The 5 Building Blocks Of A Positive Corporate Culture: Part I

Why do employees go to work every day at a particular organization? Is it the paycheck? The people? The work itself? Or something else entirely — the environment, perhaps?


If it’s the company culture, you’re in business! It means your employees are more likely to stay for the long term, less likely to incur injuries, more willing to cooperate and engage in their healing if they are injured, and unlikely to stay out of work for very long. A strong, positive corporate culture is key to keeping workers happy — especially if and when they are injured.


Savvy organizations understand that and know the 5 strategies that must be carefully implemented to create a winning corporate culture.


See additional articles in 3 part culture series:



  1. Autonomy/Safe Culture


Micromanaging people and forcing them to adhere to strict sets of rules and regulations do not produce creative, out-of-the-box thinking that puts companies ahead of the competition.  What is needed is effective collaboration among workers. Synergy is the key.


Groups of workers can achieve amazing results when they feel safe to share their ideas and are focused more on working together rather than one-upping other workers. This has been proven in the popular, Marshmallow Design Challenge.


Design engineer Peter Skillman came up with the idea of looking at group interaction through an exercise replicated at many companies. It begins with four components:


  1. 20 sticks of uncooked spaghetti
  2. One yard of tape
  3. One yard of string
  4. One marshmallow


Teams of 4 each are given 18 minutes to create the tallest possible free-standing structure using only those ingredients. Skillman and others have undertaken the study with many groups; such as CEOs, lawyers, recent business school graduates, and kindergarteners. The winners are always, hands down, the kindergarteners. Their structures are on average 26 inches tall. Among the worst performers are recent MBAs, with a dismal average structure of just 10 inches.



5-Year Old are Better at Collaboration Than Business Students & CEOs


Why are 5-year-olds better at collaboration than other, older more experienced groups? As Skillman himself has said; “none of the kids spend any time trying to be CEO of Spaghetti, Inc.”


It is not that the kindergarteners have better skills than those in the other groups, it is that they interact more effectively. The business school students are engaged in managing their statuses within the group, figuring out where each fits into the picture. Instead of focusing on the task, they are spending their energy on the pecking order of the group. By contrast, the kindergarteners work together enthusiastically, trying new ideas, moving quickly, and helping one another toward the solution.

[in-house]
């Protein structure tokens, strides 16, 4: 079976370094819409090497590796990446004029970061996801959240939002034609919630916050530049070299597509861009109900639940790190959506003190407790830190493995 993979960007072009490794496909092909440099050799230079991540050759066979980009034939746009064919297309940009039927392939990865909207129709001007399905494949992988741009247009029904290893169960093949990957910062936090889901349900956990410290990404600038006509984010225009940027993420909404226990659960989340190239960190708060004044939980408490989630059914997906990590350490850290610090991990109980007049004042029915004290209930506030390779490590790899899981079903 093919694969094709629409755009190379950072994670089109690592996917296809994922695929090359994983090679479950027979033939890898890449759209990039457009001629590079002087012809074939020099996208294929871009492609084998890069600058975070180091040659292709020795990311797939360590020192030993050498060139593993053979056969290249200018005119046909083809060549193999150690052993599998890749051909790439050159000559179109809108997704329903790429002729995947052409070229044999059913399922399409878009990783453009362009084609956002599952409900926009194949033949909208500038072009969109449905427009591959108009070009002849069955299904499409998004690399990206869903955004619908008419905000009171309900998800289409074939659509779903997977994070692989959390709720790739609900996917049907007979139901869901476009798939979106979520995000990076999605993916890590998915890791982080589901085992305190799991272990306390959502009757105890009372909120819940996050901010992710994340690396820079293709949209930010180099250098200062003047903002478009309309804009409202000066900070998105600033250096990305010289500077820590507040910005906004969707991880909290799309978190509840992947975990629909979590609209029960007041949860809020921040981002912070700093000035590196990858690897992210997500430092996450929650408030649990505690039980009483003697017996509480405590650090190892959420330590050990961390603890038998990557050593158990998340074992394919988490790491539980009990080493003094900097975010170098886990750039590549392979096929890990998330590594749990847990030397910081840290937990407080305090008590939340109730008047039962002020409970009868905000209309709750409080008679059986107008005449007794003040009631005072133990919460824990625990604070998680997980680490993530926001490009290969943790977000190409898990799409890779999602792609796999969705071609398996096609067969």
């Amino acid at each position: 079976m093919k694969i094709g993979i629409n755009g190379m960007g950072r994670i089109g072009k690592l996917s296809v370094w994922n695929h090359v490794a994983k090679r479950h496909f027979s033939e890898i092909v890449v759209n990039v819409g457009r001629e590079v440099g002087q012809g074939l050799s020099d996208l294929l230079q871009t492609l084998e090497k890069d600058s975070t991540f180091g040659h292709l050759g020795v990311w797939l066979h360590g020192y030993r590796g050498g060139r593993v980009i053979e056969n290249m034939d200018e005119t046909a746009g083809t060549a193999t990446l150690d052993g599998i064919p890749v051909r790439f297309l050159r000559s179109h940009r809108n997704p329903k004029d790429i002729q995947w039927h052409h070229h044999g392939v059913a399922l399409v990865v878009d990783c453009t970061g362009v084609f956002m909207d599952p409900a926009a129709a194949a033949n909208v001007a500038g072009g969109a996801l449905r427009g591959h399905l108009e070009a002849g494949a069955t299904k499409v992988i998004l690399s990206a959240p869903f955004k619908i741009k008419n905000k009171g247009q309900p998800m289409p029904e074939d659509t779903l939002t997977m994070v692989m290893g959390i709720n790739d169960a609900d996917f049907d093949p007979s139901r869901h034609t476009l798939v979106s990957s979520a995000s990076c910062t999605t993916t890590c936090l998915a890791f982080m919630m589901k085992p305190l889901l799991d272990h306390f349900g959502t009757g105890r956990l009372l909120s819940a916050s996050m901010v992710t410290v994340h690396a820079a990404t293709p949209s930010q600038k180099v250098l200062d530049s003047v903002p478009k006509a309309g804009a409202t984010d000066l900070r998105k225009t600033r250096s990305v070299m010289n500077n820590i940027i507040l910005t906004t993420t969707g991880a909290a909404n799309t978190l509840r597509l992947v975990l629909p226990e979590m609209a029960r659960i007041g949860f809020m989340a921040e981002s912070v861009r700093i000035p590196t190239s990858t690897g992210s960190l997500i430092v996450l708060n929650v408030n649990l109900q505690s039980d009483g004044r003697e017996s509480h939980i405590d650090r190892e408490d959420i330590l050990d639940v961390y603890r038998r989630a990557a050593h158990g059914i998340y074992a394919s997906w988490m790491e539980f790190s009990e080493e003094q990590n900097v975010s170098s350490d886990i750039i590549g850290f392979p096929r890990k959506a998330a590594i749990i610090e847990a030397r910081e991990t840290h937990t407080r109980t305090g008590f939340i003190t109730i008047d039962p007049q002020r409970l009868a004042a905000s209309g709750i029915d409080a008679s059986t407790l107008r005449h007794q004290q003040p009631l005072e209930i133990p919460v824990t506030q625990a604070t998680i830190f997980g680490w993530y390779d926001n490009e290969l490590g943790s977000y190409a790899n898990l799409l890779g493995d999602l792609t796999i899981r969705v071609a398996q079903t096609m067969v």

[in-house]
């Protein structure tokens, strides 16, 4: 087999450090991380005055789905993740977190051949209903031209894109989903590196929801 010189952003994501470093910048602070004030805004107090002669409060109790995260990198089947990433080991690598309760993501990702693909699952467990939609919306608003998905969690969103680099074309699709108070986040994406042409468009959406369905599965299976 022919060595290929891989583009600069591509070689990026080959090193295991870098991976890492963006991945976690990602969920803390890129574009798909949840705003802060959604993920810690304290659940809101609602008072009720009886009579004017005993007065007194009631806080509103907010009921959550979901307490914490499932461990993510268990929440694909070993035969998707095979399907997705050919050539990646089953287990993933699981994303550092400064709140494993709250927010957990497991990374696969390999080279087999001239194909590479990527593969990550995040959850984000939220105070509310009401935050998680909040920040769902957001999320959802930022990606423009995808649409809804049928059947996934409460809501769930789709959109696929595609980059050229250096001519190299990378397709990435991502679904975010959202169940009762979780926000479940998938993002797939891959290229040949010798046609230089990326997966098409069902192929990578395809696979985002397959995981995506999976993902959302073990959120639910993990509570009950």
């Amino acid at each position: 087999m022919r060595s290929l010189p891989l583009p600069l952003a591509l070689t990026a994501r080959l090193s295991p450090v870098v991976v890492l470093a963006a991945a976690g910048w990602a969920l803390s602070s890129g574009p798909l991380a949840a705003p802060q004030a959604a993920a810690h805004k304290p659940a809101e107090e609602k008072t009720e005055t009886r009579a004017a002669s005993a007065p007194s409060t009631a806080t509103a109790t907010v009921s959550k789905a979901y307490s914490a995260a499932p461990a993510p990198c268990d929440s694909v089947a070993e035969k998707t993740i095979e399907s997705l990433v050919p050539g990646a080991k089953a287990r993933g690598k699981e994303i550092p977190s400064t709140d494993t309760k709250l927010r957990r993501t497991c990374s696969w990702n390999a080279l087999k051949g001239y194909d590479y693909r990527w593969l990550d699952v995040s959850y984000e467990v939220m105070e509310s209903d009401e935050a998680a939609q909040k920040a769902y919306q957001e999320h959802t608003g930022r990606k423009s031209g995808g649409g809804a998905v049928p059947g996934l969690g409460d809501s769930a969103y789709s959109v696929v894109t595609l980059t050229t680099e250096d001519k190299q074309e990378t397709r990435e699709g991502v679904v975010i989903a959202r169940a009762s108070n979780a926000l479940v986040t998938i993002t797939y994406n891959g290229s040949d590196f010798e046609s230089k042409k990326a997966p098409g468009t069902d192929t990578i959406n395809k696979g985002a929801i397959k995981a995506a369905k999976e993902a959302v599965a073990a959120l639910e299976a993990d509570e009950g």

Navy SEALs work together in much the same way. Each is dependent on the success of the other. If one fails, they all fail — or even die.


Creating an atmosphere where workers feel free to truly share their input without fear of repercussions requires breaking down silos and encouraging each and every person in the organization to speak up. Employees who feel valued by a company are more apt to feel comfortable contributing to the greater good. Skillman suggests the following to help workers feel autonomous and safe:


  • Allow them to learn by doing and discovering problems that can’t be predicted in advance.
  • Simultaneous iteration enables a free flow of good ideas.
  • Multiple iterations usually beat a commitment to making the very first idea work; i.e., practice makes perfect
  • Encourage wild ideas.


Organizations can encourage autonomy by giving employees time on which to work on something not necessarily related to their normal jobs, but something they are interested in doing. This helps set expectations and can also lead to the creation of light duty work for workers who become injured.





Employees who are not only allowed but encouraged to work outside the rules and be creative are much more likely to feel a stronger sense of connection appreciation and connectedness to their organizations. In addition to autonomy; mastery, belonging, vulnerability and purpose are the building blocks to create a winning corporate culture in which workers take pride, leading to fewer injuries and faster returns-to-work. Parts II & III take a look at those strategies.



Michael Stack - AmaxxAuthor Michael Stack, CEO Amaxx LLC. He is an expert in workers’ compensation cost containment systems and helps employers reduce their workers’ comp costs by 20% to 50%.  He works as a consultant to large and mid-market clients, is a co-author of Your Ultimate Guide To Mastering Workers Comp Costs, a comprehensive step-by-step manual of cost containment strategies based on hands-on field experience, and is founder & lead trainer of Amaxx Workers’ Comp Training Center .



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